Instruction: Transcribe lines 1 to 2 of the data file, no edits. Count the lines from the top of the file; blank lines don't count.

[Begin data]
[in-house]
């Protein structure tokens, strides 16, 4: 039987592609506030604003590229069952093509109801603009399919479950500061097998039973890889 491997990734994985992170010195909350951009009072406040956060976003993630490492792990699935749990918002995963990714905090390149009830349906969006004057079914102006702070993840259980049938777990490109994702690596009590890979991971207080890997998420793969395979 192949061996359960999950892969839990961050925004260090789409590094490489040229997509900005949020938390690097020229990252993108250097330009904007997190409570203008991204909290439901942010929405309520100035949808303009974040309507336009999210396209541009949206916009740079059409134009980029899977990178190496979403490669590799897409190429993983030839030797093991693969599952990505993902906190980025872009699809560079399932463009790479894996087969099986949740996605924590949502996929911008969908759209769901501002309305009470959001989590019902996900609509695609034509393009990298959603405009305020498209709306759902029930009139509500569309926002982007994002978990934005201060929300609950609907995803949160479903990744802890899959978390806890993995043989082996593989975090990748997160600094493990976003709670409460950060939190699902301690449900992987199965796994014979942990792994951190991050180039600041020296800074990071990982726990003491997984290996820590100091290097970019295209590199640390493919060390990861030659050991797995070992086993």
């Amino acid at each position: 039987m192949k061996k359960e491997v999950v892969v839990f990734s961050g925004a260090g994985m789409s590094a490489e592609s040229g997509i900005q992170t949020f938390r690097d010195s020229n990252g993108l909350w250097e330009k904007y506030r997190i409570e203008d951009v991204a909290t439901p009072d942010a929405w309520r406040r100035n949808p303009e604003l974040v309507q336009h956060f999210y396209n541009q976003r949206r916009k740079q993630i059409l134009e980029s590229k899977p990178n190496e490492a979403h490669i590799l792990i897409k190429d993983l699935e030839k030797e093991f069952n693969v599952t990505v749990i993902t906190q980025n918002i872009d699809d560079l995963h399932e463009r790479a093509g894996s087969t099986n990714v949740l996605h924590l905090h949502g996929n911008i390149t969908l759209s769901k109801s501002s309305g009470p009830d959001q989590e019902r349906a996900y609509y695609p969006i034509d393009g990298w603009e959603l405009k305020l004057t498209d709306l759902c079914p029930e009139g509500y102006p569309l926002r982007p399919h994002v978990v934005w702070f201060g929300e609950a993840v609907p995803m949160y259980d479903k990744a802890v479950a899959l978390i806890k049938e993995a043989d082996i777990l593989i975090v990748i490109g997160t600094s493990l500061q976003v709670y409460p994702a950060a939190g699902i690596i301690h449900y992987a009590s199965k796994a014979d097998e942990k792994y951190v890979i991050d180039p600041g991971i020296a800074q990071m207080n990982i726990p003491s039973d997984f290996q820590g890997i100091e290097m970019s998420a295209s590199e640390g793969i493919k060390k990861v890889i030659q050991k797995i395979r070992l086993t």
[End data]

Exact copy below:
[in-house]
């Protein structure tokens, strides 16, 4: 039987592609506030604003590229069952093509109801603009399919479950500061097998039973890889 491997990734994985992170010195909350951009009072406040956060976003993630490492792990699935749990918002995963990714905090390149009830349906969006004057079914102006702070993840259980049938777990490109994702690596009590890979991971207080890997998420793969395979 192949061996359960999950892969839990961050925004260090789409590094490489040229997509900005949020938390690097020229990252993108250097330009904007997190409570203008991204909290439901942010929405309520100035949808303009974040309507336009999210396209541009949206916009740079059409134009980029899977990178190496979403490669590799897409190429993983030839030797093991693969599952990505993902906190980025872009699809560079399932463009790479894996087969099986949740996605924590949502996929911008969908759209769901501002309305009470959001989590019902996900609509695609034509393009990298959603405009305020498209709306759902029930009139509500569309926002982007994002978990934005201060929300609950609907995803949160479903990744802890899959978390806890993995043989082996593989975090990748997160600094493990976003709670409460950060939190699902301690449900992987199965796994014979942990792994951190991050180039600041020296800074990071990982726990003491997984290996820590100091290097970019295209590199640390493919060390990861030659050991797995070992086993």